Shoulder Head Shoulder definition
One of the best known trading figures for Technical Analysis is Shoulder-Head-Shoulder, which is named in all the books about that kind of analysis.
Everybody say it is a very effective indicator although I have my doubts about it.
This “indicator” would be something like this:
Imagine we have a daily or weekly bars chart of any stock.
That stock has a maximum price and recedes some weeks later, forming a temporary minimum, after which starts rising again.
This time the stock rises more than the previous maximum giving us a second maximum price, after which the price starts going down again until it gives us a sort of temporary minimum price.
Later the price will rise again but it will not go over the last maximum price, forming a third temporary maximum lower than the previous but approximately similar to the first one.
Therefore we have three temporary maximum prices, being the middle one the highest of them and being therefore the “head”.
The two other maximums will be the “shoulders”.
The best thing is to see it in a chart so we can understand better.
Nothing better than a real case to see it.
In this case we have Apple around 2012 when it had a shoulder-head-shoulder that, without being perfect, was very acceptable to see how the thing works.
As we can see the stock did something similar to what I tried to explain just before.
Notice that this process takes a long time in a long-term chart like this. We should wait for months to see this.
Finally, there was a breakdown of the second shoulder when the stock gave us an acceptable “sell signal”.
What is the problem of the Shoulder-Head-Shoulder figure?
The problem is that the pattern does not always confirm itself, much less in bear markets.
In most cases we will have a good signal for every bad signal, so to speak.
The problem with the example I just gave is that it is not very recommendable to trade the short side of the stock market, when the stock markets remain bullish 80% of the time.
However, a better way to use something like this would be using the inverted version of this, which would work when a stock is making new lows.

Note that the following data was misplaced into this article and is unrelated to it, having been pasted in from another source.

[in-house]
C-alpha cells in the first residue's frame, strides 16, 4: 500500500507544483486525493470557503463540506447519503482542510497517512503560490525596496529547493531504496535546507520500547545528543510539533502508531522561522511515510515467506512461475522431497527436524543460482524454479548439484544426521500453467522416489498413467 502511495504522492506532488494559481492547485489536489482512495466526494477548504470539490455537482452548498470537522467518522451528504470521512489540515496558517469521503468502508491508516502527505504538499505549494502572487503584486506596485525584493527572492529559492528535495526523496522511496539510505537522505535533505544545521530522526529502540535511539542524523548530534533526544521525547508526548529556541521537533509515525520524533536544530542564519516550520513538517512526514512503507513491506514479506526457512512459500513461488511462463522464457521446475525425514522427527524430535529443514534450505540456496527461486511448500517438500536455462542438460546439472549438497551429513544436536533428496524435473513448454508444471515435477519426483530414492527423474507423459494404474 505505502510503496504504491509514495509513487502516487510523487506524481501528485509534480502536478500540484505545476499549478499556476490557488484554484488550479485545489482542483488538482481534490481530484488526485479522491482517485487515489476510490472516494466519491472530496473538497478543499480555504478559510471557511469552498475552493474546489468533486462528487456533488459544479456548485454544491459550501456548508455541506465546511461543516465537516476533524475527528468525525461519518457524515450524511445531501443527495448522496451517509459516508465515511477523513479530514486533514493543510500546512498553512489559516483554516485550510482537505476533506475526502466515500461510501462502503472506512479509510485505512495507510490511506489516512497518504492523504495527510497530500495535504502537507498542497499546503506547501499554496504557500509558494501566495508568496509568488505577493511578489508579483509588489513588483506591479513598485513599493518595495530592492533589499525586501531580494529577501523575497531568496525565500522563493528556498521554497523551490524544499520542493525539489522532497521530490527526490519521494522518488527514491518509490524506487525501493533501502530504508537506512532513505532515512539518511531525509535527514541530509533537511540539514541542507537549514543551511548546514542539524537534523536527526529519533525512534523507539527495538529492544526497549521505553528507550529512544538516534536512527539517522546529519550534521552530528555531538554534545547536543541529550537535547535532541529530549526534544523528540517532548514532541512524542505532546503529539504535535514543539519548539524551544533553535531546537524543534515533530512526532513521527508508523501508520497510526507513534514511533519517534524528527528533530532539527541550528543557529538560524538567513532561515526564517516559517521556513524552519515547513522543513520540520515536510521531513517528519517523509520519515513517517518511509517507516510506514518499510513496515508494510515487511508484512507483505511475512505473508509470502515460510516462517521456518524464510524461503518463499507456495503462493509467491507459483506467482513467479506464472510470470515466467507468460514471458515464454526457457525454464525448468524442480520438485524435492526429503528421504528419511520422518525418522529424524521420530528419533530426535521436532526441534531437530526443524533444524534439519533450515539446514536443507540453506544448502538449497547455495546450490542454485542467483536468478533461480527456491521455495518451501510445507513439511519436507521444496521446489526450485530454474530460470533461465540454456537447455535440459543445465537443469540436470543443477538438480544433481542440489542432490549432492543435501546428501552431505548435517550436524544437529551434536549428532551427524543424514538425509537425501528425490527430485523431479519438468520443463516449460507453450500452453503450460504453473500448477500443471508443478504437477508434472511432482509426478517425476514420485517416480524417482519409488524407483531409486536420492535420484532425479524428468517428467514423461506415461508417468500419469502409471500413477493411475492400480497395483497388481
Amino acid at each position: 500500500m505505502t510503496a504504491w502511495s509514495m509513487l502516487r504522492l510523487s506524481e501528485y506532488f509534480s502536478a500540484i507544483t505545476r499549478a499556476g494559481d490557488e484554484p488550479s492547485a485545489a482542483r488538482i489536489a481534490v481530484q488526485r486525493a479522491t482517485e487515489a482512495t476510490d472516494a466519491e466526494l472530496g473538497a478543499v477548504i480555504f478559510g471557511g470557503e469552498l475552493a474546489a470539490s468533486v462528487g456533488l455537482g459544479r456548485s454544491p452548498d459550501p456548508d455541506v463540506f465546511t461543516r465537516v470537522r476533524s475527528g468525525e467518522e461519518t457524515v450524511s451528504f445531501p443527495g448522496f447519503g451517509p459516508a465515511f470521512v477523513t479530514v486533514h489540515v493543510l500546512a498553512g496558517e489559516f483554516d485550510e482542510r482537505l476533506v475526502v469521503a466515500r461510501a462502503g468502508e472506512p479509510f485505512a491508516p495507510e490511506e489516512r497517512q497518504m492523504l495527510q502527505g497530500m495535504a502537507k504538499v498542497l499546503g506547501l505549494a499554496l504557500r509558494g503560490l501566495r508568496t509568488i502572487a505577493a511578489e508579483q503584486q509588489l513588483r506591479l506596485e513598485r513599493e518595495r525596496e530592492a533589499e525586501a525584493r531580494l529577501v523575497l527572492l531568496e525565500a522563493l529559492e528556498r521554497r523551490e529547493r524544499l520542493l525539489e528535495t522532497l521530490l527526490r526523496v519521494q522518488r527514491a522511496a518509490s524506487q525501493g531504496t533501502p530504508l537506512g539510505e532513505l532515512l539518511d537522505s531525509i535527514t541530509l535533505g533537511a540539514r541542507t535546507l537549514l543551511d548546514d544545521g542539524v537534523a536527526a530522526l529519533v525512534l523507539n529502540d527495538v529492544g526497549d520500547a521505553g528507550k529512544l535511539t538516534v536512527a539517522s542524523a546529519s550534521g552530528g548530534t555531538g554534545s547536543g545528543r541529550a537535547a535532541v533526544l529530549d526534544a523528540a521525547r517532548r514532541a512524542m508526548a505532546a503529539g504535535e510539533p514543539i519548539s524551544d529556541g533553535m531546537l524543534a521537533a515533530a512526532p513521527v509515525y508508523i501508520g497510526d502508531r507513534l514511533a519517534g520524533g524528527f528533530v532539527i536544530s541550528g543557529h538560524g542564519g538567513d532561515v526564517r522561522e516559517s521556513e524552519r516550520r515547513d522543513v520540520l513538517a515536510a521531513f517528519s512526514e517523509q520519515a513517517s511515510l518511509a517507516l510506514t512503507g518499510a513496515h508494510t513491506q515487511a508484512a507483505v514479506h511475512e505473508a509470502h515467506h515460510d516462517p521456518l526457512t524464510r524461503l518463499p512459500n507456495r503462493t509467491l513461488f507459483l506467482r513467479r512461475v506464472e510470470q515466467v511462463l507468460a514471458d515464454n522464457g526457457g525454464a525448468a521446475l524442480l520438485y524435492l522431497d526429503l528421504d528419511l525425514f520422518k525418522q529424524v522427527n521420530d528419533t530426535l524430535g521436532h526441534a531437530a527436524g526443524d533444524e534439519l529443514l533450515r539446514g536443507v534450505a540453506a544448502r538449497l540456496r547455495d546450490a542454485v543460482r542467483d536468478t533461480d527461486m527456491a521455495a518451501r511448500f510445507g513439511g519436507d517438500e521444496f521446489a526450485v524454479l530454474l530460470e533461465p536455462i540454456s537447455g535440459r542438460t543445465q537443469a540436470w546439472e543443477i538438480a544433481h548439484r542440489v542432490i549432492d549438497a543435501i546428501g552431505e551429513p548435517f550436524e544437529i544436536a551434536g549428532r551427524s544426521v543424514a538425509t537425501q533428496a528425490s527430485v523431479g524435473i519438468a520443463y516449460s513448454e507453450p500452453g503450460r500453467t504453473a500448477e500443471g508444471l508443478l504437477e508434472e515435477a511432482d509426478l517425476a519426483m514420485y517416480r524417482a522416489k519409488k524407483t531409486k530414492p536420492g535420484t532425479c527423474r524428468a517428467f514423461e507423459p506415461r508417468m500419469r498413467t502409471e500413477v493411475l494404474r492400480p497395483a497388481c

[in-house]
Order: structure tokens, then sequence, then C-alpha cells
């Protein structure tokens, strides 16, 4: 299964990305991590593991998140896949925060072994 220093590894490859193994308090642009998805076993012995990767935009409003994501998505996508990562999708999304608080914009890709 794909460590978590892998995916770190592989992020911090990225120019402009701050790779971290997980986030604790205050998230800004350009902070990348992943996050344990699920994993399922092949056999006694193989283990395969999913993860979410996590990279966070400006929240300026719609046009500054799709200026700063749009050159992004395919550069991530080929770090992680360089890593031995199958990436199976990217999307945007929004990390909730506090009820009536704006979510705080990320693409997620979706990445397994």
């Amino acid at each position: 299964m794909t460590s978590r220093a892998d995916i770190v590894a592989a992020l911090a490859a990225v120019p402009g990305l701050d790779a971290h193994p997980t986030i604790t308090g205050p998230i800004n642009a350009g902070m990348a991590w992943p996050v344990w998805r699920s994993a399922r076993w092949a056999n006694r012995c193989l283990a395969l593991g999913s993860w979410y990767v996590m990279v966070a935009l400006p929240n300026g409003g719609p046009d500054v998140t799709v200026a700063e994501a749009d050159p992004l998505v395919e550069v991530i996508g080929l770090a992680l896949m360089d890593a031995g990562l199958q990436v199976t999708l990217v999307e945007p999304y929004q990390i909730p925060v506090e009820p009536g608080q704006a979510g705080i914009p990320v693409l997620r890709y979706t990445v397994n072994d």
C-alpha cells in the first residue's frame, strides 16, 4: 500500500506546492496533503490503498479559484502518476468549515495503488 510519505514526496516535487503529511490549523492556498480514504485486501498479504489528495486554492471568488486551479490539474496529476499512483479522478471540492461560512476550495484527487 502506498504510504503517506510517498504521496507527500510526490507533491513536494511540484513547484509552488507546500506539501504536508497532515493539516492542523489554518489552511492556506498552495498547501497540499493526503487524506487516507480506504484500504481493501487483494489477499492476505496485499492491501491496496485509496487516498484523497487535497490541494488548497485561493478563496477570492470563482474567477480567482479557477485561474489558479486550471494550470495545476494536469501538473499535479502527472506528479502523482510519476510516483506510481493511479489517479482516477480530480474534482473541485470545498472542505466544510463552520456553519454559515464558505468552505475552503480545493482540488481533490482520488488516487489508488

The matter would be the same.
We would just need to look for a similar figure in the contrary side.
The objective is finding a “point” where the stock is giving us a early bullish market signal.
An example of this we can see in Mastercard in the bear market of 2008.
As we can see, this stock formed almost a perfect inverted shoulder-head-shoulder figure.
AS we can see, after this figure, the stock started a long bull market.
This kind of figure is quite common when the minimum price of bear markets occur.
Of course this figure does not need to be perfect.
Shoulder-Head shoulder for other financial markets
The great majority of people who knows this figure and tries the adventure in this derivative markets and other assets that are not stocks think that it is possible to apply it to those markets as if it can work the same as it does in stocks.
I am afraid but the majority who try this will not take too long time to realize that this strategy does not work in all markets because they are much more erratic than stocks, which, remember, tend to have a bullish trend.
It is even worse when people try to apply this figure to the short term trading strategies regarding day trading, in which they will find this figure a lot of times in their 5 and 15 minutes charts.
That is, however, a visual tramp, since doing so we will find out that almost half of those figures give us “false” signals.
Anyhow, other indicators will not work either in those day trading markets.
That is why we should use this figure as a help tool.
Once we have spent many years analyzing graphs and charts and after many bear markets, you will eventually see that it is in the long-term charts where this kind of indicator or figure gives us better prospects.